I'm in Lake Tahoe this week combining some business and down-time and recently spoke at "Snowcial"—billed as "SXSW for the snow sports and hospitality industry, it attracts a really cool cross section of people who span marketing, technology and even journalism. If you love skiing or snowboarding and marketing/technology, it's worth considering for your event calendar. I kicked off day one yesterday with a short talk about content, convergence and connectivity. Below are a few themes from my talk:
Content As Currency
There's a good reason everyone is talking about the role of *content these days but you have to understand the psychology of it all. Thanks to social networks, people share interesting, entertaining or even informative content because it makes them look good. There's a reason why the word "meme" has "me" in it. So it's not enough just to produce content—your content has to be designed for sharing. I like to think of content in today's hyper connected world as being "snackable"—sending out bits and bites of content which can be digested and shared rapidly. The reason why we're seeing a revolution in visual content which is designed for social newsfeeds and mobile is based on this core understanding of why people like, share and engage around content.
I shared a recent experience I had with Jeep where I tweeted for help and was not only responded to but had my issue resolved through their customer care service which was facilitated through my initial interactions on Twitter. This is by no means a new model, but clearly Jeep had a process in place and was able to close the loop with me efficiently. This is an area brands will continue to grapple with as people move from traditional ways to initiate contact with brands and go directly to public forums. The obvious follow up question is how does this scale? My answer is figure it out because it's not going away. And yes, my car is working just fine now.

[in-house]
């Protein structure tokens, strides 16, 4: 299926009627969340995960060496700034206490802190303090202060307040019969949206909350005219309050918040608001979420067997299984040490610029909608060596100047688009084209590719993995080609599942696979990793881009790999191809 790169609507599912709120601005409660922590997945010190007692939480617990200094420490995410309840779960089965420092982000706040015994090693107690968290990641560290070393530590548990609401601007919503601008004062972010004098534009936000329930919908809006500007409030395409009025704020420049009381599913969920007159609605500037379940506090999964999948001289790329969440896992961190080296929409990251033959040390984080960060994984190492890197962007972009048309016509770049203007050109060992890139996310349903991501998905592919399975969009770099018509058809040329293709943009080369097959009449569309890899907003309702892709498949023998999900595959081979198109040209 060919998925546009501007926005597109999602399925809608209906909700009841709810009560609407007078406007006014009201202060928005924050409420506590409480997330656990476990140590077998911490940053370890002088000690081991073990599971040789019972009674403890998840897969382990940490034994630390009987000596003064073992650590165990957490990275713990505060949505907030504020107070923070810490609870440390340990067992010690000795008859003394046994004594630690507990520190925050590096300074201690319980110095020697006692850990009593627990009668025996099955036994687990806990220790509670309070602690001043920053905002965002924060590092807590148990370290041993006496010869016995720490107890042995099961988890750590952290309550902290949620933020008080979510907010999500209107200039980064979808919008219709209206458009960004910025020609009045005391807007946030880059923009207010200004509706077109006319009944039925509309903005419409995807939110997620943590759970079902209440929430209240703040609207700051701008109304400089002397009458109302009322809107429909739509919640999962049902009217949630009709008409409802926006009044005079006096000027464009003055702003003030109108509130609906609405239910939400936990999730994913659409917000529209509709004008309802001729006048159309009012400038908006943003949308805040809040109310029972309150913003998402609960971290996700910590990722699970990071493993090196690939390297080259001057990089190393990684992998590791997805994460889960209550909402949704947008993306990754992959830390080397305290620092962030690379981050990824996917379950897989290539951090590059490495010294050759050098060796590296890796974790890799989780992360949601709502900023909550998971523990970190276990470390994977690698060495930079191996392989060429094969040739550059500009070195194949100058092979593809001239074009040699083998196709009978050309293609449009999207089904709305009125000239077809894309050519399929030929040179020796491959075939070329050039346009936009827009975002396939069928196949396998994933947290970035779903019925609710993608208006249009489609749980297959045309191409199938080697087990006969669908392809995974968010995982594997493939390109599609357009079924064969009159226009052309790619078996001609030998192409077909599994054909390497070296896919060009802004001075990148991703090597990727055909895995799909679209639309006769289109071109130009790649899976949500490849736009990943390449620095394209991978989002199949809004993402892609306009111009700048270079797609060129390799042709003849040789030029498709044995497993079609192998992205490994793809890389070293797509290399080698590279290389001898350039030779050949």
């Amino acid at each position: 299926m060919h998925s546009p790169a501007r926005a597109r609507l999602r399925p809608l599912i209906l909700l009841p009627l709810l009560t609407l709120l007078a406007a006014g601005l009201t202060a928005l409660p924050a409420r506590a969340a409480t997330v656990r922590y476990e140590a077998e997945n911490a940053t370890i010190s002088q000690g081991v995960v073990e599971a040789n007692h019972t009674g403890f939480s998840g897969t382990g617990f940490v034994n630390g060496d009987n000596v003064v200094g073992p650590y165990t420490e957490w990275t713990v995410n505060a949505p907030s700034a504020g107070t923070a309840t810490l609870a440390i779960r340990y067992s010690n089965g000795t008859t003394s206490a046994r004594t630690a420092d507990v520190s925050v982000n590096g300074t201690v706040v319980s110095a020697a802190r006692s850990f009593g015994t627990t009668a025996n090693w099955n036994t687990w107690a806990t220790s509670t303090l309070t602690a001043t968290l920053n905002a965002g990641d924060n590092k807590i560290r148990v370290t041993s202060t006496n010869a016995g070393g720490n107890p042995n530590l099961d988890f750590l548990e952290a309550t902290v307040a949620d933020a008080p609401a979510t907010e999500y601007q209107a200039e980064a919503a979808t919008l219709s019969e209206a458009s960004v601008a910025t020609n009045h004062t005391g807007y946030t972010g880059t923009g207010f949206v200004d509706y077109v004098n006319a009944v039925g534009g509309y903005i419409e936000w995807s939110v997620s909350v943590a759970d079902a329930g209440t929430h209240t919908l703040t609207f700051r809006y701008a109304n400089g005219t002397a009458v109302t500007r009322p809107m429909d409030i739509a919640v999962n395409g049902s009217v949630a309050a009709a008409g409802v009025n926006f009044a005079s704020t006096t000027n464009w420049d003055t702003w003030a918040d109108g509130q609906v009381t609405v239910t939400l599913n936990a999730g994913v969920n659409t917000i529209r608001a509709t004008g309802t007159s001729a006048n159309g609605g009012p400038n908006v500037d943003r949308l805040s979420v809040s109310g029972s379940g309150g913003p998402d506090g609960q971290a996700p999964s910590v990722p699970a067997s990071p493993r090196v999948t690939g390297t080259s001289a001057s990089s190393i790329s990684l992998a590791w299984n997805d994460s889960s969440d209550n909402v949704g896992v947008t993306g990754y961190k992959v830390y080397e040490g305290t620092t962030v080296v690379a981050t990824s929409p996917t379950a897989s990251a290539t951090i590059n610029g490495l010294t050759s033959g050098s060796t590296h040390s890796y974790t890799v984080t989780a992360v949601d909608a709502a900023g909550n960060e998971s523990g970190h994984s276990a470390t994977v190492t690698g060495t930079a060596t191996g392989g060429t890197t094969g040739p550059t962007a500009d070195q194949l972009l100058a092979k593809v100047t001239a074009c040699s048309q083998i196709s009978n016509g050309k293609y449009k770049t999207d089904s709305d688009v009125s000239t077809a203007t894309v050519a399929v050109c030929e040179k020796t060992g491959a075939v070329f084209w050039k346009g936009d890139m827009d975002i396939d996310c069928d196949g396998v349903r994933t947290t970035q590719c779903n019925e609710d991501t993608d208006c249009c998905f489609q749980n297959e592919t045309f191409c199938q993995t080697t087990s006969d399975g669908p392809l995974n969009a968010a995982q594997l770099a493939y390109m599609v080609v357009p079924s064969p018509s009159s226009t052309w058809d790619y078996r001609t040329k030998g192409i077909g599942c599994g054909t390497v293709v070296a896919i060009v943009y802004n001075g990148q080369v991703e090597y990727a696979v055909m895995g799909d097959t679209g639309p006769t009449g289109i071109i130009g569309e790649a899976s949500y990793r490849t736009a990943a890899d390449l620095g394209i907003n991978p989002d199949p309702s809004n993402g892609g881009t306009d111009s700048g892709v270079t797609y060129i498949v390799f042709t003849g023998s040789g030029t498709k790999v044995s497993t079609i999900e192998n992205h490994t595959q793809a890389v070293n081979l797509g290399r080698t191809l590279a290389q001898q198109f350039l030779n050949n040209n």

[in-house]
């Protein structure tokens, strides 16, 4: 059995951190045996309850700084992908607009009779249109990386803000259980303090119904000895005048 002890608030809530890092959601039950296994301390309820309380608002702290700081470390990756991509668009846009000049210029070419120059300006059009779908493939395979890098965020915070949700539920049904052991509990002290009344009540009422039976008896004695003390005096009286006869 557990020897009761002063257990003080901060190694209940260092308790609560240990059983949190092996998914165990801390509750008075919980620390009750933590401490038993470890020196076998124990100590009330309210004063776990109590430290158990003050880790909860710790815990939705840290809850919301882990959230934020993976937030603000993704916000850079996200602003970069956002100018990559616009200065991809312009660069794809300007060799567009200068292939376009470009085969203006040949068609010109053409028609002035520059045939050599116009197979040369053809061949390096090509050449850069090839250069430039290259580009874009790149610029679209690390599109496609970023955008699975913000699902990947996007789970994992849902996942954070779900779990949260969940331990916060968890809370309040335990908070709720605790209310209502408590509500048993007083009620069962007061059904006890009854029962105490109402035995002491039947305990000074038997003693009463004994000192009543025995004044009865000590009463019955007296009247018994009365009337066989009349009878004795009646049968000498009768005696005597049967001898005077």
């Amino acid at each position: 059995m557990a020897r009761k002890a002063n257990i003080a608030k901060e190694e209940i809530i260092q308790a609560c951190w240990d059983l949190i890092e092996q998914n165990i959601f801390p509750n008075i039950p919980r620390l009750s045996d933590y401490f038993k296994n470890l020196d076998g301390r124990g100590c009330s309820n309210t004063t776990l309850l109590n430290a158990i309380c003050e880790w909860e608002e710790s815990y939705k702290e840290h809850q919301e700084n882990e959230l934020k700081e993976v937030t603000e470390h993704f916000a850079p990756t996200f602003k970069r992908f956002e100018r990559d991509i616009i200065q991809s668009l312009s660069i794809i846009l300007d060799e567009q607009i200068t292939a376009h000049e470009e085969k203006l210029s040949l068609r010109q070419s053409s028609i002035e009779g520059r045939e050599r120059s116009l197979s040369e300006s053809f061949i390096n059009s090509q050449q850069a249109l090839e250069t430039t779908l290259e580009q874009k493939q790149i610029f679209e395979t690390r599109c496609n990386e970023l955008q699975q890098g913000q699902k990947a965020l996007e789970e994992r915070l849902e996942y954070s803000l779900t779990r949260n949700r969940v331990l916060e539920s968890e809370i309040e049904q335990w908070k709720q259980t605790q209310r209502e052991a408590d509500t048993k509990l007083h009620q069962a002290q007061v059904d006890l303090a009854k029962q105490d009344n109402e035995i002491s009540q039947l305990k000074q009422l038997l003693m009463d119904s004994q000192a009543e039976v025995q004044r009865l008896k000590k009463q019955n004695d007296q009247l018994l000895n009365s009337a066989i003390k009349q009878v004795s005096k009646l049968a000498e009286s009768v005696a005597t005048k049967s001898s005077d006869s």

Insights > Influence
For all the hype around influence—we've still largely got it wrong. We should be looking at analyzing who and what are driving conversations in the same context as we might run a focus group. Technologies that allow us to analyze conversations and how they spread and who influences them can provide great insights if we know what we are looking for. For example in working with the association that represents US dairy farmers—we analyzed conversations in forums and found these emerging. As we audited the content the organization was producing—we identified opportunities make future content initiatives more relevant to what people were talking about.
You Don't Not Need An App For That
There's no doubt that we are living in an App economy, but it's time to step back and ask ourselves if we need an app for every idea. Unless that idea involves significant functionality, it might not need to be developed as a stand alone app creating yet another format to maintain. My team has been developing content solutions using responsive design techniques so the design reacts to the format it's being viewed it. It's not a perfect solution for every development issue, but worth tapping where it makes sense.
It's All Converging
Lastly I talked about the convergence of media models and marketing tactics. First from a broad perspective inspired by Altimeter's model of converged media, but also ad it applies to new digital advertising formats which blur hard lines. Facebook sponsored posts are a perfect example of how paid, earned, and owned dynamics all come together. You can read more about that on the unofficial All Facebook blog who covered my talk.
Looking forward to hitting the slopes again before I leave!
*ConAgra is an Edelman Digital client